Each node 104-107 is coupled to the interconnect 102 and may via such coupling receive information from mass storage 112-115 and cache 118-121. The I/O 124-127 may receive information from the mass storage and/or cache of the node comprising the I/O, or from the mass storage and/or cache of a different node. Each node 104-107 may provide information from its mass storage and/or cache to other nodes. Information comprised by a mass storage or cache may be referred to as content of the mass storage or cache.
To improve the performance of information delivery, information provided to the interconnect 102 by a particular mass storage may also be provided to the cache associated with the mass storage (e.g. the cache of the node comprising the mass storage). The cache may store a copy of the information, so that future accesses of the information by the I/O 124-127 are accomplished in less time than if such accesses were applied to the mass storage. The cache 118-121 may also access and store information of the mass storage 112-115 in a predictive fashion, before attempts to access such information are made by the I/O 124-127.
The contents of a particular cache may be at least partially determined via control signals provided via the interconnect 102, as further described in conjunction with
Other systems may include couplings between the cache manager 502 and the cache 118-121 that do not involve the interconnect 102. In such systems the cache manager 502 may influence the contents of the cache 118-121 without communicating signals and/or information via the interconnect 102.
The cache manager 502 may influence (affect) the contents of the cache 118-121 according to past, present, and/or predicted information distribution demands. For example, information of a particular one of the mass storage 112-115 that is predicted to be in high demand may be stored in multiple ones of the cache 118-121 (without any duplication, or without significant duplication). Information distribution performance may thus be improved through utilization of a global distributed cache resource, while maintaining scalability benefits of modular mass storage, cache, and I/O.
I/O nodes 602-605 comprise I/O functionality and cache. In particular, I/O node 602 comprises I/O 124 and cache 610, I/O node 603 comprises I/O 125 and cache 611, I/O node 604 comprises I/O 126 and cache 612, and I/O node 605 comprises I/O 127 and cache 613. The cache 118-121 may be referred to as storage cache, and the cache 610-613 may be referred to as I/O cache. The interconnect 102 is coupled to access information of the storage cache 118-121. The I/O cache 610-613 is coupled to receive and store information provided to the I/O nodes 602-605 via the interconnect 102. A particular one of the I/O 124-127 may access information of the cache 118-121, and information of the cache comprised by the I/O node to which the I/O belongs. For example, I/O 124 may access information of the cache 118-121, and further may access information of the cache 610. The information stored by the cache of an I/O node may be determined according to previous, present, and predicted information distributed by the I/O of that node. It is also possible that the information stored by an I/O cache may be determined by information distributed by I/O nodes other than the I/O node comprising the cache (for example, where multiple I/O nodes cooperate to distribute a related set of information). The cache manager 502 may operate via the interconnect 102 to at least partially affect the information stored by the I/O cache 610-613. In other words, the cache 118-121 and the I/O cache 610-613 may be operated to provide the benefits of a global, distributed cache to the I/O 124-127, while maintaining at least some of the benefits of local I/O caching.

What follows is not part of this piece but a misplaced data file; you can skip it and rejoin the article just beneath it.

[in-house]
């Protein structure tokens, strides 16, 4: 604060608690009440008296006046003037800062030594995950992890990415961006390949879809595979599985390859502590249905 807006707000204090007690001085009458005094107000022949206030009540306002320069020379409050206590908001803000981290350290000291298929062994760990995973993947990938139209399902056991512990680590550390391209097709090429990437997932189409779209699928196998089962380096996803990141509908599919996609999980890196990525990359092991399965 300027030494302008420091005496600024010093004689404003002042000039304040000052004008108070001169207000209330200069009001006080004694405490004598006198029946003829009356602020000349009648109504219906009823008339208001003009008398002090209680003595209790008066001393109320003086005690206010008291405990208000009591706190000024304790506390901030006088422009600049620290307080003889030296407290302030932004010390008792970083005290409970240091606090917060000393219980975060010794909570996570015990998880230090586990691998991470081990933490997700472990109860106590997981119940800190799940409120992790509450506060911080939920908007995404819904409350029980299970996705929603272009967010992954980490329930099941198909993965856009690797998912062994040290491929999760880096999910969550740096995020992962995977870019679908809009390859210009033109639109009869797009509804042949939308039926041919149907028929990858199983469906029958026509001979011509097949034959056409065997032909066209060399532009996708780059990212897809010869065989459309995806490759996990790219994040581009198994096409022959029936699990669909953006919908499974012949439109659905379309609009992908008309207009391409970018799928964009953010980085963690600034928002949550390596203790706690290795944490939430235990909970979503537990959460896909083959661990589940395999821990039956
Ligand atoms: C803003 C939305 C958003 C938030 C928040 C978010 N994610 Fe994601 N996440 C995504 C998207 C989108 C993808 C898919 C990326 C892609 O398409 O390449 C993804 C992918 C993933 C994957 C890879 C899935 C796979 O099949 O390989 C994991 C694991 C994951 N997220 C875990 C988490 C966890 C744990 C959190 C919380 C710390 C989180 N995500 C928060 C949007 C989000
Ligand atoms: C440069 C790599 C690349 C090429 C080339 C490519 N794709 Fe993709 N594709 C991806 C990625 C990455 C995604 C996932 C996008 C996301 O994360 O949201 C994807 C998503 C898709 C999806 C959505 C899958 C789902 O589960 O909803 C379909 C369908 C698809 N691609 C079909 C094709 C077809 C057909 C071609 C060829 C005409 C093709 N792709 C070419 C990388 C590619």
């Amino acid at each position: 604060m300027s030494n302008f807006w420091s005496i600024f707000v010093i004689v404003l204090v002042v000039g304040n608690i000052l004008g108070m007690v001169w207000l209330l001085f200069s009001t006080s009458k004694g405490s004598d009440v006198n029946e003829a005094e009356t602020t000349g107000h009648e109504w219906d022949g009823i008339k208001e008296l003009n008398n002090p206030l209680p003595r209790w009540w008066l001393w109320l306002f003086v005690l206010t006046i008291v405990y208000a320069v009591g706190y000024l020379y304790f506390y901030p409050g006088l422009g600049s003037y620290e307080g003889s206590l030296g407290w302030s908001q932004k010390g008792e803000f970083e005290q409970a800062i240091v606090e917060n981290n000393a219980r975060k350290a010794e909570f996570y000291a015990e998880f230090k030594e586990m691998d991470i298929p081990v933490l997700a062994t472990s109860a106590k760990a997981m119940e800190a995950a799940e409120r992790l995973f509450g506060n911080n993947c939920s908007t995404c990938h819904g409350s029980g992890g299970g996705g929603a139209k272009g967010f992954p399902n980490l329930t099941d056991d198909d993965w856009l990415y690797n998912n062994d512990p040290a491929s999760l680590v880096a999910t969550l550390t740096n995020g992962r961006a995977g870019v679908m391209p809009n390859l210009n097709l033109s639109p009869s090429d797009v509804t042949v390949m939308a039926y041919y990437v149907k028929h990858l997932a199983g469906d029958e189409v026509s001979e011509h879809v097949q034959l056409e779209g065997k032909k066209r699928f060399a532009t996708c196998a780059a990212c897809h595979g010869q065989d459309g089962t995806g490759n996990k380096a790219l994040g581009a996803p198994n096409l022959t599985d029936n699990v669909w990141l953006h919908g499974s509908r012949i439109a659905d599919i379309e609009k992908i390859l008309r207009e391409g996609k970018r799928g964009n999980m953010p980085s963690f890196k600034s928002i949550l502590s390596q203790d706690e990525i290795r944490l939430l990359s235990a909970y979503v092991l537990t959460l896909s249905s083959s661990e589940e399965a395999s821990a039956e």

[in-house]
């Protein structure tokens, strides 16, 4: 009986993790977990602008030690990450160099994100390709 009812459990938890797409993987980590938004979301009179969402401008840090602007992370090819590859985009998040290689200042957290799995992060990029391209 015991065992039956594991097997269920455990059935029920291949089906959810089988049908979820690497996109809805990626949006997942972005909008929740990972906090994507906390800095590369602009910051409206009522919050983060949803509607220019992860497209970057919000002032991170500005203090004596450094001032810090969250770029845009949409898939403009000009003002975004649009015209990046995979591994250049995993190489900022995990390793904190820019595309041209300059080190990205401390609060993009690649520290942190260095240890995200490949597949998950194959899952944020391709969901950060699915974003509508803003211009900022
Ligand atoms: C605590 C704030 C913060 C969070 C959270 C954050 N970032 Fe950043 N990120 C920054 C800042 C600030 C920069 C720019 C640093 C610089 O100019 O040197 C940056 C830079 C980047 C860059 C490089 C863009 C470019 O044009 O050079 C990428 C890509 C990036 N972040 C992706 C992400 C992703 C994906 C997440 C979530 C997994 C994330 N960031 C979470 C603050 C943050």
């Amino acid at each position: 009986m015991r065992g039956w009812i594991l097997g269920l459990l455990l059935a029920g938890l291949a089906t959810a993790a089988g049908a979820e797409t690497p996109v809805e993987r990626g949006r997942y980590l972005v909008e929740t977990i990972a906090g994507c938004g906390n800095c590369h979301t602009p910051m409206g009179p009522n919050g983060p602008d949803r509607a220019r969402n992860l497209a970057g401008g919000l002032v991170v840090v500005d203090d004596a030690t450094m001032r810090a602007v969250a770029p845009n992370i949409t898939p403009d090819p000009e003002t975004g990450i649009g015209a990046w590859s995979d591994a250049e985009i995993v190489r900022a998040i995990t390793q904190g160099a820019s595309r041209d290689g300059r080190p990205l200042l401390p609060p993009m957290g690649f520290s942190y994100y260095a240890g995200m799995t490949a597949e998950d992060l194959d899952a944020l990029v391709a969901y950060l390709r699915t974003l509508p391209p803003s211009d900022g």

Other systems may include couplings between the cache manager 502 and the I/O cache 610-613 that do not involve the interconnect 102. In such systems the cache manager 502 may influence the contents of the I/O cache 610-613 and/or storage cache 118-121 without communicating signals and/or information via the interconnect 102.
I/O nodes 602-605 comprise I/O functionality and, optionally, cache. The I/O nodes 602-605 are coupled to receive information provided via the interconnect 102. A particular I/O node 602-605 may access information of the cache nodes 902-905, the mass storage nodes 112-115, and (if the I/O node comprises a cache) information of the cache comprised by the I/O node to which the I/O belongs. For example, I/O node 602 may access information of the cache nodes 902-905, mass storage nodes 112-115, and further may access information of the cache 610. In some embodiments an I/O node may access information of the cache(s) of one or more other I/O nodes.
The information stored by the cache of any cache node may be determined according to previous, present, and predicted information distributed by any one or multiple ones of the I/O nodes 602-605. The cache manager 502 may operate via the interconnect 102 to affect the information stored by the cache nodes 902-905. Other systems may include couplings between the cache manager 502 and the cache nodes 902-905 that do not involve the interconnect 102. In such systems the cache manager 502 may influence the contents of the cache nodes 902-905 without communicating signals and/or information via the interconnect 102.
In some embodiments the cache manager 502 may also operate to at least partially affect the contents of the caches of the I/O nodes 602-605 according to the information distributed by various ones of the I/O nodes 602-605.